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Bifolck v. Philip Morris, Inc.

United States District Court, D. Connecticut

September 25, 2017

VINCENT J. BIFOLCK, Plaintiff,
v.
PHILIP MORRIS, INC., Defendant.

          CONFERENCE MEMORANDUM AND ORDER

          STEFAN R. UNDERHILL UNITED STATES DISTRICT JUDGE

         On September 14, 2017, I held a hearing on the pending motions in limine with David Golub and Jonathan Levine, counsel for the plaintiff, Vincent Bifolck; and Scott Kaiser, Fran Morrison, Geoffrey Michael, and John Tanski, counsel for the defendant, Philip Morris, Inc. (“PM”). This order represents a summary of the rulings I made on the record. Where pertinent, I have included clarifications of my oral rulings such that this order should be the controlling document regarding my resolution of those motions.

         Doc. # 351 - Motion for 48-Hour Advance Notice of Witnesses and Exhibits before Presentation at Trial

         PM moved for 48-hour advance notice of witnesses and exhibits before presentation at trial. I indicated that this was a reasonable request, and something I generally try to incorporate in trials, informally or formally. I specified that each party should make best efforts to provide the other party with notice of testimony and exhibits it intends to offer at trial, and such notice should be provided at least 48 hours in advance of the evidence being offered. Additionally, I indicated that each party must make best efforts to give the other 48-hour notice of when it plans to rest its case, which then shifts the 48-hour notice obligation to the other party. The motion is granted.

         Doc. # 282 - Motion to Exclude Evidence of and Argument Related to Ammonia Compounds or Other Additives or Ingredients Used in Cigarettes

         PM moved to preclude evidence or argument related to the effect of ammonia compounds or other additives on the addictiveness and/or harmfulness of cigarettes on the grounds that such evidence lacks sufficient reliability under the Daubert standard and that it is irrelevant and unduly prejudicial to PM. The ammonia issue has two related but different components: (1) whether ammonia renders a higher blood level of nicotine; and (2) whether ammonia renders the cigarette more addictive. On the first point, there seems to be sufficient scientific evidence to allow expert testimony that adding ammonia to a cigarette increases the level of “free base” nicotine as opposed to “bound” nicotine, which provides the user with an increased “kick” or physiological reaction. Expert testimony to that effect is admissible. On the second point, however, there does not seem to be sufficient scientific evidence to support the theory that the addition of ammonia to a cigarette, and the resultant “kick, ” increases the addictiveness of the cigarette. It may make the cigarette more enjoyable to the user, but there is insufficient evidence to correlate that to an increased addictiveness. Accordingly, expert testimony to that effect is inadmissible.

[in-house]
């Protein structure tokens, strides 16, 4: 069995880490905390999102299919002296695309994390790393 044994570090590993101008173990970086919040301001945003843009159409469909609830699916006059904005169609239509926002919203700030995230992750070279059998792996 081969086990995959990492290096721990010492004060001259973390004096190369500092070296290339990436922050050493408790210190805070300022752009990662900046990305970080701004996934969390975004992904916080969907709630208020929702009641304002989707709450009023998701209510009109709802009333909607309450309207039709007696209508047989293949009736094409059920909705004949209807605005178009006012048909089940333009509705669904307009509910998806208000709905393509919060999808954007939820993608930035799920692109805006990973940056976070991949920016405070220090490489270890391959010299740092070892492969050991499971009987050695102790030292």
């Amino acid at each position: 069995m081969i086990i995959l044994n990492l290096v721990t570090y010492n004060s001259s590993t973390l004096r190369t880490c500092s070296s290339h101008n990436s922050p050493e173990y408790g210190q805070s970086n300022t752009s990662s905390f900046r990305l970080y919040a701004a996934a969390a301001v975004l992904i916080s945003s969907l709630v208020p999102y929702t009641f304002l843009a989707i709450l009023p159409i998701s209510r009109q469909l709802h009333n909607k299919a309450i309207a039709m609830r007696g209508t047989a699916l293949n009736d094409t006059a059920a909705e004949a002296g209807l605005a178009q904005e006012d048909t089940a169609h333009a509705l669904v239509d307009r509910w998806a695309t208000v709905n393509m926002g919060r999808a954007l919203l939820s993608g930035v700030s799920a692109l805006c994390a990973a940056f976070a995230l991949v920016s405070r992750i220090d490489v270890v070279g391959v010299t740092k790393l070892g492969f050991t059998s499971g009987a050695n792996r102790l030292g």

Regarding the other additives issue, I indicated that expert testimony is admissible to allow the jury to understand the plaintiff's theory that these additives made the cigarette more dangerous or harmful. PM expressed its concern that Bifolck will pick and choose which additives to discuss, based on the reaction it might receive from the jury, i.e., formaldehyde or castoreum (found naturally in a secretion from glands near the anal glands of beavers). I indicated that I thought it was unnecessary for Bifolck to offer an exhaustive list of additives to prove its contention that cigarettes are more harmful and addictive based on their ingredients. Bifolck represented that he did not intend to offer evidence on every additive, and agreed to provide PM with advanced notice before eliciting testimony or offering exhibits on specific additives. For those reasons, the motion is granted in part and denied in part. Specific objections will be ruled on at trial.

         Doc. # 283 - Motion to Preclude Evidence or Argument that Low Nicotine Cigarettes are not Addictive